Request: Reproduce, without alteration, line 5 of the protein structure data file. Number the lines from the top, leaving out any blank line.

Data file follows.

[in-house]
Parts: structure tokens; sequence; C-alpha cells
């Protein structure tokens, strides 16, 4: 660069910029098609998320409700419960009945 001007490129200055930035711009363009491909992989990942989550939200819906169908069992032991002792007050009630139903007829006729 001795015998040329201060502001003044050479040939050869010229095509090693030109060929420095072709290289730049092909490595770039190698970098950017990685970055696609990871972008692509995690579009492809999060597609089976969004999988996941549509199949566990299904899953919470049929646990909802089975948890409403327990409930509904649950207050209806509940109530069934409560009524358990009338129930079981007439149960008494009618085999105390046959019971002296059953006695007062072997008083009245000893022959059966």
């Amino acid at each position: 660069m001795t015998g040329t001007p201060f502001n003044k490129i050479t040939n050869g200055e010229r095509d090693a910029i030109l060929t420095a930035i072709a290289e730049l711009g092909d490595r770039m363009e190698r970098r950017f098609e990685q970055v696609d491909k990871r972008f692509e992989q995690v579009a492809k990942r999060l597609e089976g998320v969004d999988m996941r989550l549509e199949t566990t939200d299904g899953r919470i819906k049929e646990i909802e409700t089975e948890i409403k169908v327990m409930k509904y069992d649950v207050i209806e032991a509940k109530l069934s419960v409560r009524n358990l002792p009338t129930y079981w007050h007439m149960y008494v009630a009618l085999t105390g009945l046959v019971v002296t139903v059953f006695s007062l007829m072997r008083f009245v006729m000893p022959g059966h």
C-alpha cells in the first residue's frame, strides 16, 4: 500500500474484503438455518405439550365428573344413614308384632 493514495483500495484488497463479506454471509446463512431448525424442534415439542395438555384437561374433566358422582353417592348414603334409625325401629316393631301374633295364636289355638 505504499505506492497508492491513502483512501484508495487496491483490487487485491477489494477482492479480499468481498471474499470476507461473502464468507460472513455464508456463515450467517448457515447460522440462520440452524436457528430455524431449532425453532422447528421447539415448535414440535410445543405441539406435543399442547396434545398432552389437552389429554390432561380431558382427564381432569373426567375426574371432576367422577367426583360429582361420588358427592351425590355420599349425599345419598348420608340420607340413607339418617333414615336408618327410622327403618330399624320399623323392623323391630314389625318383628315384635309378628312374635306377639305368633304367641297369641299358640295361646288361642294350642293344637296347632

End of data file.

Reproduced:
C-alpha cells in the first residue's frame, strides 16, 4: 500500500474484503438455518405439550365428573344413614308384632 493514495483500495484488497463479506454471509446463512431448525424442534415439542395438555384437561374433566358422582353417592348414603334409625325401629316393631301374633295364636289355638 505504499505506492497508492491513502483512501484508495487496491483490487487485491477489494477482492479480499468481498471474499470476507461473502464468507460472513455464508456463515450467517448457515447460522440462520440452524436457528430455524431449532425453532422447528421447539415448535414440535410445543405441539406435543399442547396434545398432552389437552389429554390432561380431558382427564381432569373426567375426574371432576367422577367426583360429582361420588358427592351425590355420599349425599345419598348420608340420607340413607339418617333414615336408618327410622327403618330399624320399623323392623323391630314389625318383628315384635309378628312374635306377639305368633304367641297369641299358640295361646288361642294350642293344637296347632